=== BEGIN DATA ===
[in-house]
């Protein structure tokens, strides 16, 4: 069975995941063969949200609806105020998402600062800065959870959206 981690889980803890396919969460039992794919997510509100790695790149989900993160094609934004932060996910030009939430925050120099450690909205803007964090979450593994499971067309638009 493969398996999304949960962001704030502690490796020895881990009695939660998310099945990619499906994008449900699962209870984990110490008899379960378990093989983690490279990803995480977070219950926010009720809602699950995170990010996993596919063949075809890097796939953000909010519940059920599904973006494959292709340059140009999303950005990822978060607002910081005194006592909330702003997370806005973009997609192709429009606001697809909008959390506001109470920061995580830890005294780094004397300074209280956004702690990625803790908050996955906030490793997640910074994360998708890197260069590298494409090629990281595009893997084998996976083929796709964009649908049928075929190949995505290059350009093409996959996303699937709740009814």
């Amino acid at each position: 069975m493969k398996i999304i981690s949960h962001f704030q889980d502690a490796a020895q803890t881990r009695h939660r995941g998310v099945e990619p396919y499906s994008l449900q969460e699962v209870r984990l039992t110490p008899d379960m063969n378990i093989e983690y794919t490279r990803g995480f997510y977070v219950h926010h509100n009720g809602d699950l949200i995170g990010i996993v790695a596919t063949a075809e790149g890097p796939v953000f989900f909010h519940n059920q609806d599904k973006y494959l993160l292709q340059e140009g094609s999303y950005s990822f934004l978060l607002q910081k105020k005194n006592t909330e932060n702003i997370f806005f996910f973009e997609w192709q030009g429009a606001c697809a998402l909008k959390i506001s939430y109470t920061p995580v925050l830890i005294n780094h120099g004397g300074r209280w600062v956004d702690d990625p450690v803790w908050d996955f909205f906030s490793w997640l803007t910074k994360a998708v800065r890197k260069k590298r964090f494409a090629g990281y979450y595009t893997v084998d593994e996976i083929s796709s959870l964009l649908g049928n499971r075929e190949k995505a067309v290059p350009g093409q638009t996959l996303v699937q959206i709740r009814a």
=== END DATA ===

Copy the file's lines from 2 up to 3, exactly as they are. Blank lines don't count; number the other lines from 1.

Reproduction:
């Protein structure tokens, strides 16, 4: 069975995941063969949200609806105020998402600062800065959870959206 981690889980803890396919969460039992794919997510509100790695790149989900993160094609934004932060996910030009939430925050120099450690909205803007964090979450593994499971067309638009 493969398996999304949960962001704030502690490796020895881990009695939660998310099945990619499906994008449900699962209870984990110490008899379960378990093989983690490279990803995480977070219950926010009720809602699950995170990010996993596919063949075809890097796939953000909010519940059920599904973006494959292709340059140009999303950005990822978060607002910081005194006592909330702003997370806005973009997609192709429009606001697809909008959390506001109470920061995580830890005294780094004397300074209280956004702690990625803790908050996955906030490793997640910074994360998708890197260069590298494409090629990281595009893997084998996976083929796709964009649908049928075929190949995505290059350009093409996959996303699937709740009814």
């Amino acid at each position: 069975m493969k398996i999304i981690s949960h962001f704030q889980d502690a490796a020895q803890t881990r009695h939660r995941g998310v099945e990619p396919y499906s994008l449900q969460e699962v209870r984990l039992t110490p008899d379960m063969n378990i093989e983690y794919t490279r990803g995480f997510y977070v219950h926010h509100n009720g809602d699950l949200i995170g990010i996993v790695a596919t063949a075809e790149g890097p796939v953000f989900f909010h519940n059920q609806d599904k973006y494959l993160l292709q340059e140009g094609s999303y950005s990822f934004l978060l607002q910081k105020k005194n006592t909330e932060n702003i997370f806005f996910f973009e997609w192709q030009g429009a606001c697809a998402l909008k959390i506001s939430y109470t920061p995580v925050l830890i005294n780094h120099g004397g300074r209280w600062v956004d702690d990625p450690v803790w908050d996955f909205f906030s490793w997640l803007t910074k994360a998708v800065r890197k260069k590298r964090f494409a090629g990281y979450y595009t893997v084998d593994e996976i083929s796709s959870l964009l649908g049928n499971r075929e190949k995505a067309v290059p350009g093409q638009t996959l996303v699937q959206i709740r009814a």